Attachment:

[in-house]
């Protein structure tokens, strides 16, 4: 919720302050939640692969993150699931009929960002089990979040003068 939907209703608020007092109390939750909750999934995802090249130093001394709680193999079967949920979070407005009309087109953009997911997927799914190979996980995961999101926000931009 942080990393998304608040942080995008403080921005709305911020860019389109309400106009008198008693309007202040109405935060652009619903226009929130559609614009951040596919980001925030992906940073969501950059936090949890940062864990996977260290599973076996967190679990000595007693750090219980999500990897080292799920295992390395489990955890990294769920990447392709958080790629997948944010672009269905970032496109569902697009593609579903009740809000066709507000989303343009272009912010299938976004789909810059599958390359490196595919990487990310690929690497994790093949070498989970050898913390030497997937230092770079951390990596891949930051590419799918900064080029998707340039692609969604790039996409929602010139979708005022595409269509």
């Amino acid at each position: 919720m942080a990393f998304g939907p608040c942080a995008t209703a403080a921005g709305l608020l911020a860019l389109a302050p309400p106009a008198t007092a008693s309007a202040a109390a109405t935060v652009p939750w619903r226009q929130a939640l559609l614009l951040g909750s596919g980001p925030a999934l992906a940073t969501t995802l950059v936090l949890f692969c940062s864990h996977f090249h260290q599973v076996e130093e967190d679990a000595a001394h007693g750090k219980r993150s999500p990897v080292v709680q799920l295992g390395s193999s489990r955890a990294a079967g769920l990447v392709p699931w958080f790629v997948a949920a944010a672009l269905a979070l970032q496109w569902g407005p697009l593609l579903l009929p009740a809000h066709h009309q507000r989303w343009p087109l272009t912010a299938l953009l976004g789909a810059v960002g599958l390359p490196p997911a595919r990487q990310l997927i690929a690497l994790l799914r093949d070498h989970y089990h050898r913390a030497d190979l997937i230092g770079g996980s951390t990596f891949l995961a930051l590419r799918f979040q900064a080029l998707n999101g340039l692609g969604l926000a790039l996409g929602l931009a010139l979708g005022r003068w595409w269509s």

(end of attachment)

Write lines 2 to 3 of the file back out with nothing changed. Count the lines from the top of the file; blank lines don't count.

């Protein structure tokens, strides 16, 4: 919720302050939640692969993150699931009929960002089990979040003068 939907209703608020007092109390939750909750999934995802090249130093001394709680193999079967949920979070407005009309087109953009997911997927799914190979996980995961999101926000931009 942080990393998304608040942080995008403080921005709305911020860019389109309400106009008198008693309007202040109405935060652009619903226009929130559609614009951040596919980001925030992906940073969501950059936090949890940062864990996977260290599973076996967190679990000595007693750090219980999500990897080292799920295992390395489990955890990294769920990447392709958080790629997948944010672009269905970032496109569902697009593609579903009740809000066709507000989303343009272009912010299938976004789909810059599958390359490196595919990487990310690929690497994790093949070498989970050898913390030497997937230092770079951390990596891949930051590419799918900064080029998707340039692609969604790039996409929602010139979708005022595409269509």
């Amino acid at each position: 919720m942080a990393f998304g939907p608040c942080a995008t209703a403080a921005g709305l608020l911020a860019l389109a302050p309400p106009a008198t007092a008693s309007a202040a109390a109405t935060v652009p939750w619903r226009q929130a939640l559609l614009l951040g909750s596919g980001p925030a999934l992906a940073t969501t995802l950059v936090l949890f692969c940062s864990h996977f090249h260290q599973v076996e130093e967190d679990a000595a001394h007693g750090k219980r993150s999500p990897v080292v709680q799920l295992g390395s193999s489990r955890a990294a079967g769920l990447v392709p699931w958080f790629v997948a949920a944010a672009l269905a979070l970032q496109w569902g407005p697009l593609l579903l009929p009740a809000h066709h009309q507000r989303w343009p087109l272009t912010a299938l953009l976004g789909a810059v960002g599958l390359p490196p997911a595919r990487q990310l997927i690929a690497l994790l799914r093949d070498h989970y089990h050898r913390a030497d190979l997937i230092g770079g996980s951390t990596f891949l995961a930051l590419r799918f979040q900064a080029l998707n999101g340039l692609g969604l926000a790039l996409g929602l931009a010139l979708g005022r003068w595409w269509s």